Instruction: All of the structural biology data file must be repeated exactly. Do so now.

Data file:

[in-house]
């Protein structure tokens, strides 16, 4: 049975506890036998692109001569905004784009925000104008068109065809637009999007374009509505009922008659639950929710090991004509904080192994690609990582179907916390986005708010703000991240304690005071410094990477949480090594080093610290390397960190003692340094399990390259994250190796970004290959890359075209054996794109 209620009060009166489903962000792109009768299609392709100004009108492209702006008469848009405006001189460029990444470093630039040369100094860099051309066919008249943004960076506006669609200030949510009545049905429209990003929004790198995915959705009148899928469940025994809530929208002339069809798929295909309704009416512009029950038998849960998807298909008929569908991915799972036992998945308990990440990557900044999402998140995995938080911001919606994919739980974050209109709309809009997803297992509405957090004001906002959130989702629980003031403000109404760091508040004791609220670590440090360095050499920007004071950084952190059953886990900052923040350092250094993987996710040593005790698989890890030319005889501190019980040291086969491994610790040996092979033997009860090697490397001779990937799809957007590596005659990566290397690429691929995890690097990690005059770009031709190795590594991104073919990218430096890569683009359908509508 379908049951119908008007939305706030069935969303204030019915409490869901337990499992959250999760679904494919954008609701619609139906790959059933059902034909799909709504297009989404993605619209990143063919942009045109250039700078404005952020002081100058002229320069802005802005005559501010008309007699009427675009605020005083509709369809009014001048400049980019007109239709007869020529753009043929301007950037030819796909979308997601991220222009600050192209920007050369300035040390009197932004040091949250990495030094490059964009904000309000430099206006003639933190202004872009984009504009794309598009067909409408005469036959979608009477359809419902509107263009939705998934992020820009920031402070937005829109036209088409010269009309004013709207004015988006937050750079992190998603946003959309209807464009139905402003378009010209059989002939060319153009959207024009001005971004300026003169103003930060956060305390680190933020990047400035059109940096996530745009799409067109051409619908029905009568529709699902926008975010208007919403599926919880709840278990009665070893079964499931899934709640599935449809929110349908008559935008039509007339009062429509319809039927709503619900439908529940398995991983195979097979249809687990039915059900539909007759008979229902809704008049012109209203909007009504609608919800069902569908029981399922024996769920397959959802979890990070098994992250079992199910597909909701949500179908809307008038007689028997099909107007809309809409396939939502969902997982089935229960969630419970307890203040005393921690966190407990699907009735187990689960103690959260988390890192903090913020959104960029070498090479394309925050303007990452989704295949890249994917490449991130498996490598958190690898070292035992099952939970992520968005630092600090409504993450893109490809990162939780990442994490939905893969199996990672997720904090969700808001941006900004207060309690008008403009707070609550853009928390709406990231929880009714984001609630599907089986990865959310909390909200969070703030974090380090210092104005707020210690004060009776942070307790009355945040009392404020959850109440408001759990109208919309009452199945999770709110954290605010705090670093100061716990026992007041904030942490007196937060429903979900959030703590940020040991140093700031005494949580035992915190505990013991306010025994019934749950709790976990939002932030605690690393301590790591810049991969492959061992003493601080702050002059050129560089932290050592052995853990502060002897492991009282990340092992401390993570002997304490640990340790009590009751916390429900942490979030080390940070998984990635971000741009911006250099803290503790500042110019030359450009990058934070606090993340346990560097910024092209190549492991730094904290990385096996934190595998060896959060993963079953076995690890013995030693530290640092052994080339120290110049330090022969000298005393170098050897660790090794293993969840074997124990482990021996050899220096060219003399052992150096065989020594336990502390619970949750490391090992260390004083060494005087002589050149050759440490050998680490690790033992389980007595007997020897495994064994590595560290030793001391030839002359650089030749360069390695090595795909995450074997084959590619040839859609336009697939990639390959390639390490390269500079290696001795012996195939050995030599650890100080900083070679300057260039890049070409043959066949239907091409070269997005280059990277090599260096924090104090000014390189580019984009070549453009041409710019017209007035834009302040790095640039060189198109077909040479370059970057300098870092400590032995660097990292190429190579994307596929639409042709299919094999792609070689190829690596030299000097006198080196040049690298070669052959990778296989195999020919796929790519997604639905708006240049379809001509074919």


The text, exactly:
[in-house]
């Protein structure tokens, strides 16, 4: 049975506890036998692109001569905004784009925000104008068109065809637009999007374009509505009922008659639950929710090991004509904080192994690609990582179907916390986005708010703000991240304690005071410094990477949480090594080093610290390397960190003692340094399990390259994250190796970004290959890359075209054996794109 209620009060009166489903962000792109009768299609392709100004009108492209702006008469848009405006001189460029990444470093630039040369100094860099051309066919008249943004960076506006669609200030949510009545049905429209990003929004790198995915959705009148899928469940025994809530929208002339069809798929295909309704009416512009029950038998849960998807298909008929569908991915799972036992998945308990990440990557900044999402998140995995938080911001919606994919739980974050209109709309809009997803297992509405957090004001906002959130989702629980003031403000109404760091508040004791609220670590440090360095050499920007004071950084952190059953886990900052923040350092250094993987996710040593005790698989890890030319005889501190019980040291086969491994610790040996092979033997009860090697490397001779990937799809957007590596005659990566290397690429691929995890690097990690005059770009031709190795590594991104073919990218430096890569683009359908509508 379908049951119908008007939305706030069935969303204030019915409490869901337990499992959250999760679904494919954008609701619609139906790959059933059902034909799909709504297009989404993605619209990143063919942009045109250039700078404005952020002081100058002229320069802005802005005559501010008309007699009427675009605020005083509709369809009014001048400049980019007109239709007869020529753009043929301007950037030819796909979308997601991220222009600050192209920007050369300035040390009197932004040091949250990495030094490059964009904000309000430099206006003639933190202004872009984009504009794309598009067909409408005469036959979608009477359809419902509107263009939705998934992020820009920031402070937005829109036209088409010269009309004013709207004015988006937050750079992190998603946003959309209807464009139905402003378009010209059989002939060319153009959207024009001005971004300026003169103003930060956060305390680190933020990047400035059109940096996530745009799409067109051409619908029905009568529709699902926008975010208007919403599926919880709840278990009665070893079964499931899934709640599935449809929110349908008559935008039509007339009062429509319809039927709503619900439908529940398995991983195979097979249809687990039915059900539909007759008979229902809704008049012109209203909007009504609608919800069902569908029981399922024996769920397959959802979890990070098994992250079992199910597909909701949500179908809307008038007689028997099909107007809309809409396939939502969902997982089935229960969630419970307890203040005393921690966190407990699907009735187990689960103690959260988390890192903090913020959104960029070498090479394309925050303007990452989704295949890249994917490449991130498996490598958190690898070292035992099952939970992520968005630092600090409504993450893109490809990162939780990442994490939905893969199996990672997720904090969700808001941006900004207060309690008008403009707070609550853009928390709406990231929880009714984001609630599907089986990865959310909390909200969070703030974090380090210092104005707020210690004060009776942070307790009355945040009392404020959850109440408001759990109208919309009452199945999770709110954290605010705090670093100061716990026992007041904030942490007196937060429903979900959030703590940020040991140093700031005494949580035992915190505990013991306010025994019934749950709790976990939002932030605690690393301590790591810049991969492959061992003493601080702050002059050129560089932290050592052995853990502060002897492991009282990340092992401390993570002997304490640990340790009590009751916390429900942490979030080390940070998984990635971000741009911006250099803290503790500042110019030359450009990058934070606090993340346990560097910024092209190549492991730094904290990385096996934190595998060896959060993963079953076995690890013995030693530290640092052994080339120290110049330090022969000298005393170098050897660790090794293993969840074997124990482990021996050899220096060219003399052992150096065989020594336990502390619970949750490391090992260390004083060494005087002589050149050759440490050998680490690790033992389980007595007997020897495994064994590595560290030793001391030839002359650089030749360069390695090595795909995450074997084959590619040839859609336009697939990639390959390639390490390269500079290696001795012996195939050995030599650890100080900083070679300057260039890049070409043959066949239907091409070269997005280059990277090599260096924090104090000014390189580019984009070549453009041409710019017209007035834009302040790095640039060189198109077909040479370059970057300098870092400590032995660097990292190429190579994307596929639409042709299919094999792609070689190829690596030299000097006198080196040049690298070669052959990778296989195999020919796929790519997604639905708006240049379809001509074919």